Shorten the feedback loop

Last post 09:32 am May 25, 2019
by Jacob Miller
7 replies
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11:13 am May 15, 2019

My team is undertaking a huge project, for the moment, only a senior DEV and Architect are involved in the design and coding.

They have done the nice work of splitting stuff into epics and stories, which is fine. As a scrum master, I have not been involved in the project.

But as an outside, my perception is that senior developers are going to spend lot of time in building the backend and there may not be enough feedback/engagement with the stakeholders while the backend is in progress.

As a scrum master, how can I influence the DEV team to find ways to shorten the feedback loop?

One of the lessons from Lean startups says that: We should ideally make wireframes before building the core backend.

But i'm not sure, if it isn't my scope to tell them to build X instead of Y...., they know how to do their job.

My concern is only about frequent feedback.

 

Any suggestions please?

 

09:35 pm May 15, 2019

What is the easiest thing that can be created that is customer-facing and can provide valuable feedback to guide future development decisions?

This is definitely within your scope to recommend, as opposed to their approach to develop the complete scope along architectural boundaries.

As a Scrum Master, help them to understand the value of incremental delivery of working software, and how Empiricism can manage risk associated with creative work.

04:26 am May 16, 2019

my perception is that senior developers are going to spend lot of time in building the backend and there may not be enough feedback/engagement with the stakeholders while the backend is in progress.

What feature-functionality are they using to validate the backend work? Do they have a scenario which exercises a complete user transaction for example? This could be a happy path or edge-case which is quite narrow, but which is enough to prove the foundations being laid.

02:22 pm May 16, 2019

Well, the thing is that our backend is technically very complex. So, business was never able to define exact requirements. 

So, in the end, Architects took it upon themselves to dig deeper and define scope, which makes sense to some extent.

But i'm afraid that if we go too long without any feedback, it will be too late before the gaps between tech and business start to appear and end product may not be what as expected initially.

 

Talking about the exact problem, we can say that it is a complete new tool to map the customer journey.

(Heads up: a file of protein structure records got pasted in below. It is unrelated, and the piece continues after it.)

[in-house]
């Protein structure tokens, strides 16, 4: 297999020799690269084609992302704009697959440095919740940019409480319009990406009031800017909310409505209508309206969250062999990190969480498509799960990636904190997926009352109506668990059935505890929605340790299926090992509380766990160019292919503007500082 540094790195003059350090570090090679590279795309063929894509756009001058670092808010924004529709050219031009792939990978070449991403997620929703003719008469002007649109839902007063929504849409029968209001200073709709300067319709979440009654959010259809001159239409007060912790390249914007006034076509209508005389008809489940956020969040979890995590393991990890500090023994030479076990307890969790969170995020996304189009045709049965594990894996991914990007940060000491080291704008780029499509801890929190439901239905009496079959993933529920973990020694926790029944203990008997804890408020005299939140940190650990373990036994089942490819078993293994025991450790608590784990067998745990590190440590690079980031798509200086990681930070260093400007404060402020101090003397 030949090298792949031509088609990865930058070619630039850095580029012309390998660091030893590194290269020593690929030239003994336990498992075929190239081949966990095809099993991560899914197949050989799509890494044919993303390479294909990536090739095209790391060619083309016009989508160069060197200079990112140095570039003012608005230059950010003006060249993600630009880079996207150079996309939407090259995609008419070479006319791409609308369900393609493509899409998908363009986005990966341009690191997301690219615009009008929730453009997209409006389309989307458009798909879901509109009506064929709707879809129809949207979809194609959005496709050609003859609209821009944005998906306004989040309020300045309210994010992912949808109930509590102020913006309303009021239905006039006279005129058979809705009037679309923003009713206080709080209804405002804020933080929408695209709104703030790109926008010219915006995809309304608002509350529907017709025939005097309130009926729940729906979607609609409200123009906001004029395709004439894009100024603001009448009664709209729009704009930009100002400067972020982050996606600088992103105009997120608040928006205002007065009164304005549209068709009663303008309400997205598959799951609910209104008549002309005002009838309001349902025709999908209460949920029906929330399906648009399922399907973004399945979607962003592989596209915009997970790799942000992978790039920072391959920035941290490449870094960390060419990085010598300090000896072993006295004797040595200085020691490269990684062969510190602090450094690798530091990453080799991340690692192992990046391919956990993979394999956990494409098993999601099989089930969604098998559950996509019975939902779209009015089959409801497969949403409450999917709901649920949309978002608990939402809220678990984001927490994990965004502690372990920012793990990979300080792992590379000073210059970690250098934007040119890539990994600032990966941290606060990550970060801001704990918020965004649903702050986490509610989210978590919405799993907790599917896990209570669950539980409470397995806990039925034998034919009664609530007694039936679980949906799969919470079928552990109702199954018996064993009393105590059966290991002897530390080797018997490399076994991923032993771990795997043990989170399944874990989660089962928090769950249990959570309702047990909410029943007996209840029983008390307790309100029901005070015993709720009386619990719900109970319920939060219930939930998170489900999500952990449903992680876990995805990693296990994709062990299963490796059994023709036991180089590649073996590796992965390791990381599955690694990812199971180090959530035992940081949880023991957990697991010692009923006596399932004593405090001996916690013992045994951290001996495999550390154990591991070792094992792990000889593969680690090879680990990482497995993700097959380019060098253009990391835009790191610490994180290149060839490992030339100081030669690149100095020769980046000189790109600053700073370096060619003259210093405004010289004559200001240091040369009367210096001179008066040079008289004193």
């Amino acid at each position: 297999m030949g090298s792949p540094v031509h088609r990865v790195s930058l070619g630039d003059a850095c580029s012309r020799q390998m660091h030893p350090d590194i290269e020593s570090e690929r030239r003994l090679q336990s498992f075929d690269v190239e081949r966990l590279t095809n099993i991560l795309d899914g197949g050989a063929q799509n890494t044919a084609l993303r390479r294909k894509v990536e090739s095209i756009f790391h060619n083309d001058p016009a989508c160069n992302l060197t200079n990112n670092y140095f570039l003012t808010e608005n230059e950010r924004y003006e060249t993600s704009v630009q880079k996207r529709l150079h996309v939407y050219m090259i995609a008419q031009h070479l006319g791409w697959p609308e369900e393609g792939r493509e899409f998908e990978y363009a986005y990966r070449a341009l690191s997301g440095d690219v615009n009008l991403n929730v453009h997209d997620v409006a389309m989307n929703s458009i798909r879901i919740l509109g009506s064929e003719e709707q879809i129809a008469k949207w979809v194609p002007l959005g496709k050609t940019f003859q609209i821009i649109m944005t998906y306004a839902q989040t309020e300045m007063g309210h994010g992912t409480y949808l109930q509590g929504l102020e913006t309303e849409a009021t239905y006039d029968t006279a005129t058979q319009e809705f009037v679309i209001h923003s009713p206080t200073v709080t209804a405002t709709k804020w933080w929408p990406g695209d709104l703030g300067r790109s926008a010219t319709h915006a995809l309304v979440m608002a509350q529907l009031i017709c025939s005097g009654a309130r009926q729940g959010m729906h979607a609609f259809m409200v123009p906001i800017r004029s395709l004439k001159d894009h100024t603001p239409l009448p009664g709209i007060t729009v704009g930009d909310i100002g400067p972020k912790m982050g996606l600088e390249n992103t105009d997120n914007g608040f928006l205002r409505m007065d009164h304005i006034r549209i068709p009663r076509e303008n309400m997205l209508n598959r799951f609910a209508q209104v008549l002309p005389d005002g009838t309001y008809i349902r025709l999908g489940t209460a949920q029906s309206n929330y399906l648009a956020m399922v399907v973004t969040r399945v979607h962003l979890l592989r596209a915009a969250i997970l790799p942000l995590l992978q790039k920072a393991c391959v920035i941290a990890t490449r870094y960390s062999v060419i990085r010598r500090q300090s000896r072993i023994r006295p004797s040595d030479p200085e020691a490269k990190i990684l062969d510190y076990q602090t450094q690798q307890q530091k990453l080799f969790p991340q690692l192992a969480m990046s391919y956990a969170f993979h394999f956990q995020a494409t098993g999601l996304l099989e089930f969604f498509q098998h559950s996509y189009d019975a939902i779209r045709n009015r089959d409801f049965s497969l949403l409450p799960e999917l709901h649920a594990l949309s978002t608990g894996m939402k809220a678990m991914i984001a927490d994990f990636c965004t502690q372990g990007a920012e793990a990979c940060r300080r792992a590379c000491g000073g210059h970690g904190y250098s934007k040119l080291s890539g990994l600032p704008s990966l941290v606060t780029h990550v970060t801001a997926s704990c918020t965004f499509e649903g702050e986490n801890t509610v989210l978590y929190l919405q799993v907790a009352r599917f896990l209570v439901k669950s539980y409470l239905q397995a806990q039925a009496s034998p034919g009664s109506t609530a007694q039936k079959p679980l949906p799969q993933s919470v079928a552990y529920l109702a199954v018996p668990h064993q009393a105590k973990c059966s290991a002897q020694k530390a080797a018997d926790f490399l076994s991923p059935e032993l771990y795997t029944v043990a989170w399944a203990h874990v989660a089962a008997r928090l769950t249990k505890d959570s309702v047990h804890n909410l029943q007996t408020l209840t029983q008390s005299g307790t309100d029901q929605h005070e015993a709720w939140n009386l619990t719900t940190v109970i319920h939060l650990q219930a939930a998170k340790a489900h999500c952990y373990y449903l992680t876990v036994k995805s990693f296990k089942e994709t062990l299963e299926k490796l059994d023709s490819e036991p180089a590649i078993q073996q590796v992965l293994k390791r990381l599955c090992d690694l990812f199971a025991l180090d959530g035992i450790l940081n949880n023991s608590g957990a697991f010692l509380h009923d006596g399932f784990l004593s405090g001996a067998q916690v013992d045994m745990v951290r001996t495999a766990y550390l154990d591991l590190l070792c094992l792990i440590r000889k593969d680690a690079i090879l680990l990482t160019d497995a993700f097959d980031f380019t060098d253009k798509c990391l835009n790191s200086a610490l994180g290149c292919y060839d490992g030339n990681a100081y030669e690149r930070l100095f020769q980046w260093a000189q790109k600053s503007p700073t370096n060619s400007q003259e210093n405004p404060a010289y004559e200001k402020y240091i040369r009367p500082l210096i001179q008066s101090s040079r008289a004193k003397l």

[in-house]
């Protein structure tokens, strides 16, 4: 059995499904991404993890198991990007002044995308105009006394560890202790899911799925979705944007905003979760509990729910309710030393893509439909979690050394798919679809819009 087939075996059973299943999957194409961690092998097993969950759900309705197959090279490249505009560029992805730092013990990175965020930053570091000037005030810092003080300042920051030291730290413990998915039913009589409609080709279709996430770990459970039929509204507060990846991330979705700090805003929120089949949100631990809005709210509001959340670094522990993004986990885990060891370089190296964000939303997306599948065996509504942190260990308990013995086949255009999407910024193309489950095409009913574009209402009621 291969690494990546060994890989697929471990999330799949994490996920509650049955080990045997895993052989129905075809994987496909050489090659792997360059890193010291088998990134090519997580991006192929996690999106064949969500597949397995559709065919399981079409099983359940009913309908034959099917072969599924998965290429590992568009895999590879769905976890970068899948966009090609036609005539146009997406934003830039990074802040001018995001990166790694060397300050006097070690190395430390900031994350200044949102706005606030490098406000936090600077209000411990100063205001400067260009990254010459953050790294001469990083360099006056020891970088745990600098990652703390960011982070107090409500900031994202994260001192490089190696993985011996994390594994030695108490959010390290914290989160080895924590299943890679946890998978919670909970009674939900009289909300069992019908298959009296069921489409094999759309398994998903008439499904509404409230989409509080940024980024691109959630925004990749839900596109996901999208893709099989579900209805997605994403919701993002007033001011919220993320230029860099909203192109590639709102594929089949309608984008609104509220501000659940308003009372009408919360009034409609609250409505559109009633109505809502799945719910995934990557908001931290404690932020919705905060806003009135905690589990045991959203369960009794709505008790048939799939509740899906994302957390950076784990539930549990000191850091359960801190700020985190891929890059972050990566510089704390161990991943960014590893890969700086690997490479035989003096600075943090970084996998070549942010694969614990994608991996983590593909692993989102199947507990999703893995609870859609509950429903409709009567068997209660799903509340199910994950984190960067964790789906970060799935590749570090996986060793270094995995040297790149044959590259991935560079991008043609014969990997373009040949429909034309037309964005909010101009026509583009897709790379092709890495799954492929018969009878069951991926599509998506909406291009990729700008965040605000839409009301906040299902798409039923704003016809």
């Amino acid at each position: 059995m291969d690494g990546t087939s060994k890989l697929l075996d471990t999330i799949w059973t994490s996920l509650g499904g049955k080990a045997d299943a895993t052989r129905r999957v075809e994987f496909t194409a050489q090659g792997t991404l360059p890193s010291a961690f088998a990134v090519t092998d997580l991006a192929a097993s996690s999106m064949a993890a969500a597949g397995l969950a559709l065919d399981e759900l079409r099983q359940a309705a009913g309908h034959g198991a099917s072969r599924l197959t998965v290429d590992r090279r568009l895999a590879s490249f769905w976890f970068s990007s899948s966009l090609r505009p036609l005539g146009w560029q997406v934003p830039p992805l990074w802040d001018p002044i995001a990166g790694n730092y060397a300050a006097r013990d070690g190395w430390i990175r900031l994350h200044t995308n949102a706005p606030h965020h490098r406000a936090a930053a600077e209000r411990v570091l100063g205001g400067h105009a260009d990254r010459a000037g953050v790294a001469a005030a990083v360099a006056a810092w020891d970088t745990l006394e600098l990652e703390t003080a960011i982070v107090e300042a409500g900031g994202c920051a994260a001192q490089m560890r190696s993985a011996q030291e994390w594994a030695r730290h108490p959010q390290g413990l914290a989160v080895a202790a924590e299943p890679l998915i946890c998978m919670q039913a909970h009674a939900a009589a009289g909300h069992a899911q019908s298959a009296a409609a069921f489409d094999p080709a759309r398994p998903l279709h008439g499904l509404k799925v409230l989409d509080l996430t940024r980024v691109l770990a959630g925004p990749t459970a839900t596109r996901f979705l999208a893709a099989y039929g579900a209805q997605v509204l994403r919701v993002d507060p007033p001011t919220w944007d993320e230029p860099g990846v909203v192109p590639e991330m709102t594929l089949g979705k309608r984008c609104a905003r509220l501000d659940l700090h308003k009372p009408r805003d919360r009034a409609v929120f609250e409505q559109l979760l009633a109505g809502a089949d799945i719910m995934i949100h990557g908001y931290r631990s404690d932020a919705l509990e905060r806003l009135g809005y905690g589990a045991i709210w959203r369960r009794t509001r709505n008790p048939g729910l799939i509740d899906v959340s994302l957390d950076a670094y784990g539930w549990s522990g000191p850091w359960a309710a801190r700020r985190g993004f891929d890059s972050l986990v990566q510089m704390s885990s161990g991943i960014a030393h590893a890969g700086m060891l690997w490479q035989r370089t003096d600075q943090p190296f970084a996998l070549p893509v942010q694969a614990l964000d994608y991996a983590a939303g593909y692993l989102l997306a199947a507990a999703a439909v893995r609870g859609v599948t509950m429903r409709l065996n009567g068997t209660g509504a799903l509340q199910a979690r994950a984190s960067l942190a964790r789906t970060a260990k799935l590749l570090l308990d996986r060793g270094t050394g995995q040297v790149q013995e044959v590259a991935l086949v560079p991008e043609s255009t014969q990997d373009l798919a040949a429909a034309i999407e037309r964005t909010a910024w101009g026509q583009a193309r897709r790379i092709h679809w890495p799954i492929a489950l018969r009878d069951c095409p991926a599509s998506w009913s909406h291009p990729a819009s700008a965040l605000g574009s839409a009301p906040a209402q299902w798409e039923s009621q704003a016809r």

It will take time to build anything customer facing which is usable. that's why I thought wireframing without a backend may be the way to go?

05:54 pm May 16, 2019

Well, the thing is that our backend is technically very complex. So, business was never able to define exact requirements. 

From my experience this happens when a backend is created independent of the middle/front end that will use it. The builders of the backend will attempt to satisfy every possible thing that could ever potentially be needed at some point in the future because of something that could happen.  Was that sentence complex? Yes but it illustrates my point. 

In agile it is common to hear that "the best architecture will evolve as needs are identified", at least that is how I explain it.  If you attempt to build the "it does everything" before you identify what is needed, you WILL end up with something technically complex and probably overly complex.  Your approach is actually going to continue that practice. 

It will take time to build anything customer facing which is usable.

Scrum, and agile in general, is about providing some working software in increments.  Does it have to do everything the customer wants? No, but it should be enough for the customer to see some value and provide feedback on the future work.  

But i'm afraid that if we go too long without any feedback, it will be too late before the gaps between tech and business start to appear and end product may not be what as expected initially.

If you do Scrum correctly, the part of your comment that I bolded should happen.  How many times have you built something that the users said wasn't what they needed?  In today's world where technology and economic needs change daily, trying to build something based on the input from 3 months ago will most likely result in something not useful.  Increments of usable, valuable software allows you to change direction/requirements to deliver what the customer needs now, not what they needed months ago.  Could it take longer to finish?  Yes, it could but what you finish is what is needed.  Could it take less time?  Yes, because the customer may find that you have done "enough" based on changing needs.  They may also identify that the work is no longer needed and ask for it to be stopped.  

As a scrum master, how can I influence the DEV team to find ways to shorten the feedback loop?

Coach them on empiricism.  Coach them on incremental delivery.  Coach them on why both of those are not only good ideas but essential in today's constantly changing global environments. 

08:57 pm May 19, 2019

Thank you Daniel for your advice. I hope I can make some progress there.

02:44 pm May 22, 2019

In the end, it was not so difficult as I expected. I just brought up the concept of building "Mockups" and present it to stakeholders before building the entire backend and surprisingly, team accepted.

It is probably a sign that they are maturing in Agile

09:32 am May 25, 2019

Thanks for an interesting and valuable discussion! I have faced the same struggles, but now, with the advice discussed in this thread, I perhaps can change things for the better.